Ahan Hehaka Sapa

Great Lake Indigenous Seed Network Visioning, Training and Current Projects

Discussion

Investments in water and Sanitation in First Nations Communities

Wendy Ross

12:00

LUNCH

12:30-1:15

Keynote Feature

Amos Hinton of the Ponca Tribe Oklahoma will discuss how they grew over 12,000 pounds of produce last year.

1:30-2:30

Feeding Ourselves, Growing Harvesting and Preserving

Becky and Jim Gawboy

  Pathways for Cultural Education: Ho-Chunk Nation Horticultural Restoration-Woodrow White

Toxic Taters:  Fighting Hazardous Pesticide Drift from Potato Fields

Bob Shimek, Lex Horan

2:30-3:30

BREAK

Seed Swapping happening in Seed Room. Visit Vendors and Booths.

3:30-4:30

First Medicines Program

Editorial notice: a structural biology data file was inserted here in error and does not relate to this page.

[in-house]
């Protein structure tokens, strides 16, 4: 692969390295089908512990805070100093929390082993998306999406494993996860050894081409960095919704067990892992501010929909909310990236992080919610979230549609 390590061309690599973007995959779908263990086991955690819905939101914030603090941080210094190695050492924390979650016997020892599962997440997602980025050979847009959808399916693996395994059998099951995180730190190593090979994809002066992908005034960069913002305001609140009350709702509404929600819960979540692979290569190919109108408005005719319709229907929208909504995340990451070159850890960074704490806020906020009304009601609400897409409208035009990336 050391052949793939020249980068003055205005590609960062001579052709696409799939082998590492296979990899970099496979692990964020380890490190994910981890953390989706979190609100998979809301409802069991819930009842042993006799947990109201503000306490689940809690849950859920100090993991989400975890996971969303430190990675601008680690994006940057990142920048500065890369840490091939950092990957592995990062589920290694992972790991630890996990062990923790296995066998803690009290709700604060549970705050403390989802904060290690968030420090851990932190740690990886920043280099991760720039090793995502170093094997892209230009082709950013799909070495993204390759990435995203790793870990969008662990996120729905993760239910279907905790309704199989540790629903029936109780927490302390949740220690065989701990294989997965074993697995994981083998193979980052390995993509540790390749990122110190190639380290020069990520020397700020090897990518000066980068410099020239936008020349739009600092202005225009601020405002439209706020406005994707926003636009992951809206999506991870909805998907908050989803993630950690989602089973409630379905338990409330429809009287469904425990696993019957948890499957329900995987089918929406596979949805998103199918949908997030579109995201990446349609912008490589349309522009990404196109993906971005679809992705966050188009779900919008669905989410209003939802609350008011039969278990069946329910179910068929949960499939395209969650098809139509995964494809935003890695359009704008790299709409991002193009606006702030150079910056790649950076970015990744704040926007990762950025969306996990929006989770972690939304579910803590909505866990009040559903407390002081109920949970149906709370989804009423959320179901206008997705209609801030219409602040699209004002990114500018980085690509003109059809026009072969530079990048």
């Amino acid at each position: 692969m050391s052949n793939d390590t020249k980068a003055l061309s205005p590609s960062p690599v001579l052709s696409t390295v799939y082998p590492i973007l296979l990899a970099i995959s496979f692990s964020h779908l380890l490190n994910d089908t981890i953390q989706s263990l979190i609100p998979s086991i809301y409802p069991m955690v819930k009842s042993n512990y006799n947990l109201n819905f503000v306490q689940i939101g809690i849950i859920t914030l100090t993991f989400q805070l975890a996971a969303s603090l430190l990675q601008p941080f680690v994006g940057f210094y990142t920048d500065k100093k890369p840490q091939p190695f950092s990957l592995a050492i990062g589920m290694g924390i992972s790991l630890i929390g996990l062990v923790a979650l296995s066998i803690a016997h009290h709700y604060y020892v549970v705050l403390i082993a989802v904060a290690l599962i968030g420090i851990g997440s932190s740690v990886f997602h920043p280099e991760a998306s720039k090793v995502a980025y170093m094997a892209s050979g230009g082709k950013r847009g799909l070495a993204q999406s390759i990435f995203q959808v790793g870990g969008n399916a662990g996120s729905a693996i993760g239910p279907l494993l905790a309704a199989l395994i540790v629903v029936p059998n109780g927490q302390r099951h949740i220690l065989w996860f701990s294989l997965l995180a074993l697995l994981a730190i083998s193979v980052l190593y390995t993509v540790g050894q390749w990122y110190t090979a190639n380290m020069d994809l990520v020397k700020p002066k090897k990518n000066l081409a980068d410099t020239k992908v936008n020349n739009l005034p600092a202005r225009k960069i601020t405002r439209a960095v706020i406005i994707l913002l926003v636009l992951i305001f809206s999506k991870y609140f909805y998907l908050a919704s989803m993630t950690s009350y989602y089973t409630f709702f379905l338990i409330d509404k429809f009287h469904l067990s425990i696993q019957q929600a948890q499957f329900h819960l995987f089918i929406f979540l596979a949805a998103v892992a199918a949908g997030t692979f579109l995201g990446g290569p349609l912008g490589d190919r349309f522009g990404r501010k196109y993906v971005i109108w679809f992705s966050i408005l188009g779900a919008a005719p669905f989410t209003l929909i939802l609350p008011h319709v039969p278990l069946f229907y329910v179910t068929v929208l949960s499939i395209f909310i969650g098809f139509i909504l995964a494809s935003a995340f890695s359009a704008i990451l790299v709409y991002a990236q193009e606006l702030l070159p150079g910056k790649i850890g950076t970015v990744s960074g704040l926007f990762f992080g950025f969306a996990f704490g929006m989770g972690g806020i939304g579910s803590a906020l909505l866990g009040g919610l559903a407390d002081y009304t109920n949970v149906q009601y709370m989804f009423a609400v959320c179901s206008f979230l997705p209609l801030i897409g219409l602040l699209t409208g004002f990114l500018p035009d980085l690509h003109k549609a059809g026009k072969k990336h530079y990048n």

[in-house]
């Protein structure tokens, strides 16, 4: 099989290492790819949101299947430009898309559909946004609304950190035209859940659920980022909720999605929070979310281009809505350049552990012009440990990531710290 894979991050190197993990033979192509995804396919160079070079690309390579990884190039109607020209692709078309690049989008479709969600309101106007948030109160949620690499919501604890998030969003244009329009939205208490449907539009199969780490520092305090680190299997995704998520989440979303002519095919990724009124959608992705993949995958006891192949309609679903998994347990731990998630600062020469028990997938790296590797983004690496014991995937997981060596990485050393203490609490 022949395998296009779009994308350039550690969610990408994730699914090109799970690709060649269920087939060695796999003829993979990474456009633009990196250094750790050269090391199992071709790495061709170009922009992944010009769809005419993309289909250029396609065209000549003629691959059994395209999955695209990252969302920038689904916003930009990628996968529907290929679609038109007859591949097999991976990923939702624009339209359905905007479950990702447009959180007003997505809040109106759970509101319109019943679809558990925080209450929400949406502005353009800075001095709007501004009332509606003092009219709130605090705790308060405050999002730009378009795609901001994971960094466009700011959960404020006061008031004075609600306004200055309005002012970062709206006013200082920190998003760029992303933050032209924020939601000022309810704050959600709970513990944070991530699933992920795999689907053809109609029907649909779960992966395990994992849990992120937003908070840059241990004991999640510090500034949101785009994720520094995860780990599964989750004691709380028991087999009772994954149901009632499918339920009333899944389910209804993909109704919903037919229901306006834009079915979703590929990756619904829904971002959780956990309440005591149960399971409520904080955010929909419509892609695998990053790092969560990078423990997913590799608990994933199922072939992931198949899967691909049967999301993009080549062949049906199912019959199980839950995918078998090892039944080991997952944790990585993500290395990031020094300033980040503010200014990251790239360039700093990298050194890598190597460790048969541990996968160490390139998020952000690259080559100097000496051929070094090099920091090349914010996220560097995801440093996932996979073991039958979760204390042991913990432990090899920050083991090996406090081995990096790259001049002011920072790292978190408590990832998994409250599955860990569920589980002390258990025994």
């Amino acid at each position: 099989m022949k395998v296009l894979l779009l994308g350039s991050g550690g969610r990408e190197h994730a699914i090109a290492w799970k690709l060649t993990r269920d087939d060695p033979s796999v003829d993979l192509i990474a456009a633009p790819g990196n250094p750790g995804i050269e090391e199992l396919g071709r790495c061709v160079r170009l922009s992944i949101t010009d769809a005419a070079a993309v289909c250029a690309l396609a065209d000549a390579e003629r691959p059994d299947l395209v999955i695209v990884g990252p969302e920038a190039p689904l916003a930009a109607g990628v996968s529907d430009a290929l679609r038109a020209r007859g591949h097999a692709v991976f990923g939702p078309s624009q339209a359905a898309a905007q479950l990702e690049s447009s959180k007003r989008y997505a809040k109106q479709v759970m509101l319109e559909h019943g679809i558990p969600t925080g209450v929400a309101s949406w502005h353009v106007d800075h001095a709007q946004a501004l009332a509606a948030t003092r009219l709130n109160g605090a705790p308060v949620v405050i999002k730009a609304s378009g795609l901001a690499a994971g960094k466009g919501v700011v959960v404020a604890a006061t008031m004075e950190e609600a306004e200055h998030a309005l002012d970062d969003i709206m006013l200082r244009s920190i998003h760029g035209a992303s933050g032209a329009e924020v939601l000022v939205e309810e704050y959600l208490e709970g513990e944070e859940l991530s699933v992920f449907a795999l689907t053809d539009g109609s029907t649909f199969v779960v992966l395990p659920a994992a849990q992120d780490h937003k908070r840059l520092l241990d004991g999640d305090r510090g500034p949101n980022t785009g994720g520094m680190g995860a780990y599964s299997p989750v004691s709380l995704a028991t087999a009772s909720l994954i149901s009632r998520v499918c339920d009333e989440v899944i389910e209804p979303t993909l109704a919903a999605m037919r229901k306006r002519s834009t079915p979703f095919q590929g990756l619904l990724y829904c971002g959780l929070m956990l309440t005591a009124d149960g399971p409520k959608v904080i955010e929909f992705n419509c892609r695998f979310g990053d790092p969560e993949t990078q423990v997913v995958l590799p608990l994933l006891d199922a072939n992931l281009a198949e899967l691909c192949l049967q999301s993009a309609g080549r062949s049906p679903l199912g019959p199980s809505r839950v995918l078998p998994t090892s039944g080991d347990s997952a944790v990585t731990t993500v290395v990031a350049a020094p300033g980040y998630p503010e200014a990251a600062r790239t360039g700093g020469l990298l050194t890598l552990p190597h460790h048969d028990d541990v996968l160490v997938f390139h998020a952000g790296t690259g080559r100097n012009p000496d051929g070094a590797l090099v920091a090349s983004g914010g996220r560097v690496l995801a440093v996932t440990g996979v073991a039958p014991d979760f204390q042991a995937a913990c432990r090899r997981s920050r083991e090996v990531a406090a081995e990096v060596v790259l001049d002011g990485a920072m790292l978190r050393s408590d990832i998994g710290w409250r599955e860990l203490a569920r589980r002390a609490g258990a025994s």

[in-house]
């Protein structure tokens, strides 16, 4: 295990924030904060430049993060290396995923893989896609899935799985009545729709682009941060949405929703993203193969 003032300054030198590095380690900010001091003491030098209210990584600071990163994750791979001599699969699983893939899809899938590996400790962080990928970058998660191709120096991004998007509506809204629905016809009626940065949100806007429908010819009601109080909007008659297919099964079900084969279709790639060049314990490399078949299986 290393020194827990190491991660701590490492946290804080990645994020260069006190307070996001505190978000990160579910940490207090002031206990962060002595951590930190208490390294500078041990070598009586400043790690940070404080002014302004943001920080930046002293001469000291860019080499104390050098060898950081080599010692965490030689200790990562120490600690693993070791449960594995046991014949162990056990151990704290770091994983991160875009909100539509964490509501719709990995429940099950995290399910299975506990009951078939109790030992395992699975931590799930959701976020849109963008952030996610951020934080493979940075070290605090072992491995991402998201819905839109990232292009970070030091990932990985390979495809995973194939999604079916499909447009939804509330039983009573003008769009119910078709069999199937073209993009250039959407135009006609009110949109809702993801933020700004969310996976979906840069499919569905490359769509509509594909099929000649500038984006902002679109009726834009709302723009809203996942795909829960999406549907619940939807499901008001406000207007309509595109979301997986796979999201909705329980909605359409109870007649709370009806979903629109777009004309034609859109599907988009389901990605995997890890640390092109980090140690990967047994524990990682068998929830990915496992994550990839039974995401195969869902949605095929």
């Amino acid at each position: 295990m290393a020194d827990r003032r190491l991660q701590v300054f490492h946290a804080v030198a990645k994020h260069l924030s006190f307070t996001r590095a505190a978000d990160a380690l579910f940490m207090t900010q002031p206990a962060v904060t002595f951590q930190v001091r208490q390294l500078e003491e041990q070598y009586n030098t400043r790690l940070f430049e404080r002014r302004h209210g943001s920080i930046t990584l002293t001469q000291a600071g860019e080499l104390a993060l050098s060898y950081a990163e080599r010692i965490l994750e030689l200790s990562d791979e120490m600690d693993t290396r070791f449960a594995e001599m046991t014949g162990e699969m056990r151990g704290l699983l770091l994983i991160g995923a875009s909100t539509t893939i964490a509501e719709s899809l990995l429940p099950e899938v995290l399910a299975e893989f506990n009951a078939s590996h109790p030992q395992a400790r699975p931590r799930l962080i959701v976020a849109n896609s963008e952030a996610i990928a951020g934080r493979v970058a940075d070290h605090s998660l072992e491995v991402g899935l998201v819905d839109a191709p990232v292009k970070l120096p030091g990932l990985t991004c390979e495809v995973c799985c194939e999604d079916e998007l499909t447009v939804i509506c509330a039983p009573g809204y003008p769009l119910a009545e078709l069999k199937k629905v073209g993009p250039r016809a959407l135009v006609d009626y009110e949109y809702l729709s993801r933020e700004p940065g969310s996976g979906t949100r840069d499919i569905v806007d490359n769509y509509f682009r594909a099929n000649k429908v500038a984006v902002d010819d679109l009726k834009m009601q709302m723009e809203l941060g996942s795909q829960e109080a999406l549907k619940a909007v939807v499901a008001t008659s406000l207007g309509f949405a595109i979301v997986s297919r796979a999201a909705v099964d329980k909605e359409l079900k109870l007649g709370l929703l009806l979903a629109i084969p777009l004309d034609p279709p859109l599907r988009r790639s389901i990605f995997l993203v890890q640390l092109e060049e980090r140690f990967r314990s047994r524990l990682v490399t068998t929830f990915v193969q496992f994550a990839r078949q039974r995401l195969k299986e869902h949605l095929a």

Sharon Day/Suzanne Nash

Discussion: Developing and Implementing Family Gardening Programs

Michael Dahl

Rabbits for Profit and     Free-Range Chicken for a Healthier You

Sharon Nordrum

4:45-5:30

Pick the Right Critter for the Job: Scale Appropriate Complimentary Enterprises

Andy Hayner

Discussion: Developing and Implementing Family Gardening Programs

Michael Dahl

Squash Breeding Project at the United Tribes Technical College

Robert Fox

 

7:00

BANQUET DINNER

Indigenous Farming Conference Awards

Music by Annie Humphrey and Metis Traditional Jigging

Conference Schedule: Sunday, March 16th

 

Waubun

Naytahwaush/White Earth

          Roy Lake

8:00

BREAKFAST

9:00-10:00

Community Garden Research